sudo pip install inputs

This might sit and look blank for a minute or so, but it's doing something, honest! When it gives you your green and blue prompt again, there is one more thing. You've installed the Explorer pHAT, you've got the inputs library, so now you need to use both of these things together to drive all of your motors:

wget https://raw.githubusercontent.com/Coretec-Robotics/Tiny_4wd/master/TinyPirate.py

So now we have software to do everything with most controllers.

Running the robot

While the Pi is still connected to your keyboard and screen, you can test if the robot works. You need to plug the dongle that came with your Bluetooth gamepad into the Pi Zero W, and make sure the gamepad is switched on.

In the Terminal type:

python TinyPirate.py

Now, hold the robot off the table and push the joystick forwards. When I did this, two wheels were turning forwards, and two were going backwards. Look at the coloured wires that join to the motors going the wrong way. My yellow and orange motor was going backwards, so I needed to swap the places of those two wires so they were the opposite way round. The easiest way to do this is in the breadboard. I also needed to swap my black and white wires, so the white plugged in where the black wire was, and the black wire plugged in where the white wire was.

Try making it go forwards again, and this time it should work. Once you have forwards nailed, you have backwards sorted too.

Running the program automatically

If you want to drive your robot around, you don't want it connected to a keyboard, etc! You need to put an instruction into the startup file so the Pi starts running the robot when it's plugged in.

In the terminal, type:

crontab -e

which will open a little menu. Press 2. Use the arrow keys to scroll down to the bottom of the hashes (it probably says something like m h dom mon dow command). On a new line, type this exactly:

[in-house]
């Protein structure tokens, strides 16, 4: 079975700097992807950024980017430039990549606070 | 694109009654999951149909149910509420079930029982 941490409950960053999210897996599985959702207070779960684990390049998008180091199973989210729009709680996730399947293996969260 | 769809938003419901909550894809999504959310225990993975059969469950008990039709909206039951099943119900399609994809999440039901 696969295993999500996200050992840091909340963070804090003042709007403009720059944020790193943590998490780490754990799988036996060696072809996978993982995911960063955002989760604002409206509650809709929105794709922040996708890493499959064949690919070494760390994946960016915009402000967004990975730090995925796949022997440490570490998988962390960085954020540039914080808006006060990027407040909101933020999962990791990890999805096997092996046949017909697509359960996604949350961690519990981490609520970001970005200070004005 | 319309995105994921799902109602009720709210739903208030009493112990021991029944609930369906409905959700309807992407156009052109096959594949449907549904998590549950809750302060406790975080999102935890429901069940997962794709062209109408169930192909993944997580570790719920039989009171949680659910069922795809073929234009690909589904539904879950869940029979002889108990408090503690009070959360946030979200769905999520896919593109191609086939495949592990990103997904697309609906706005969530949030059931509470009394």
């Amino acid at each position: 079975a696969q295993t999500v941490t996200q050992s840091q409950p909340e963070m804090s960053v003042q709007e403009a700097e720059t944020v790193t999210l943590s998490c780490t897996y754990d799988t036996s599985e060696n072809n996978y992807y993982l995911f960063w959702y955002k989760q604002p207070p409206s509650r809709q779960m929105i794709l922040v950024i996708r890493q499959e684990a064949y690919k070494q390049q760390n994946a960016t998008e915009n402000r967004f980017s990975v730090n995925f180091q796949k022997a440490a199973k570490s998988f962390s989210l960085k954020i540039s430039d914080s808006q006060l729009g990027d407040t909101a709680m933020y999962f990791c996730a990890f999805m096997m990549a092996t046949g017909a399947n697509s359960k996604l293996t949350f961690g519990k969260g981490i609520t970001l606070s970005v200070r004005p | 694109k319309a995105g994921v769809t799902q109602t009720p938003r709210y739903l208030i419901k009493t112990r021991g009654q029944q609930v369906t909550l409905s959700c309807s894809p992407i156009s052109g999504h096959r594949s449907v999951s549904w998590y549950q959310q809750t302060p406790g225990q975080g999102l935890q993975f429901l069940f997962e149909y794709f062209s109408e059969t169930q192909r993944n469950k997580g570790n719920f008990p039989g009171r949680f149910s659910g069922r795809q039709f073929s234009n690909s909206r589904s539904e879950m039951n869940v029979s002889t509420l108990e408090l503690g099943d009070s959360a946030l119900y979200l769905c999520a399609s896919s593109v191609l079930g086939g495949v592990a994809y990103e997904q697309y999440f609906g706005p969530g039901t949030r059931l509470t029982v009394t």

@reboot python /home/Pi/TinyPirate.py &

Then press CTRL and x, then y, then Enter.

You have now saved the instructions. Now you just have to shutdown the Pi, unplug all the peripherals (except the controller dongle, that one's important) and then you can run your robot from a power-bank if you want to drive it round without any wires.

Also, NOW is the time to stick the breadboard down to the car!

Happy driving!

Shopping basket

Need something for this project? You can use the links below to add products to your Pimoroni Shop basket for easy checkout.

Raspberry Pi Zero W
Zero W only £9.60
Raspberry Pi Zero W
Zero W + Adaptors £14.00
Raspberry Pi Zero W
Zero W + Adaptors + Pibow Zero W £19.00
Pi Zero W Starter Kit
£35.00
Official Raspberry Pi Universal Power Supply
£8.00
Coretec 'Tiny 4WD' Robot Rover
£55.00
NOOBS 16GB microSD card (2.4.3)
£9.00
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Tutorial
Beginner
Raspberry Pi, Pi Zero

Tanya Fish

tanya@pimoroni.com
@tanurai
http://tanyafishmakes.wordpress.com
Formerly, Tanya worked in various Sheffield schools, teaching maths and physics and shouting loudly at paperwork. Now a crew member at Pimoroni - working on learning materials for schools, workshops, and lasering anything she can get her hands on. Gets very giddy at most things STEAM.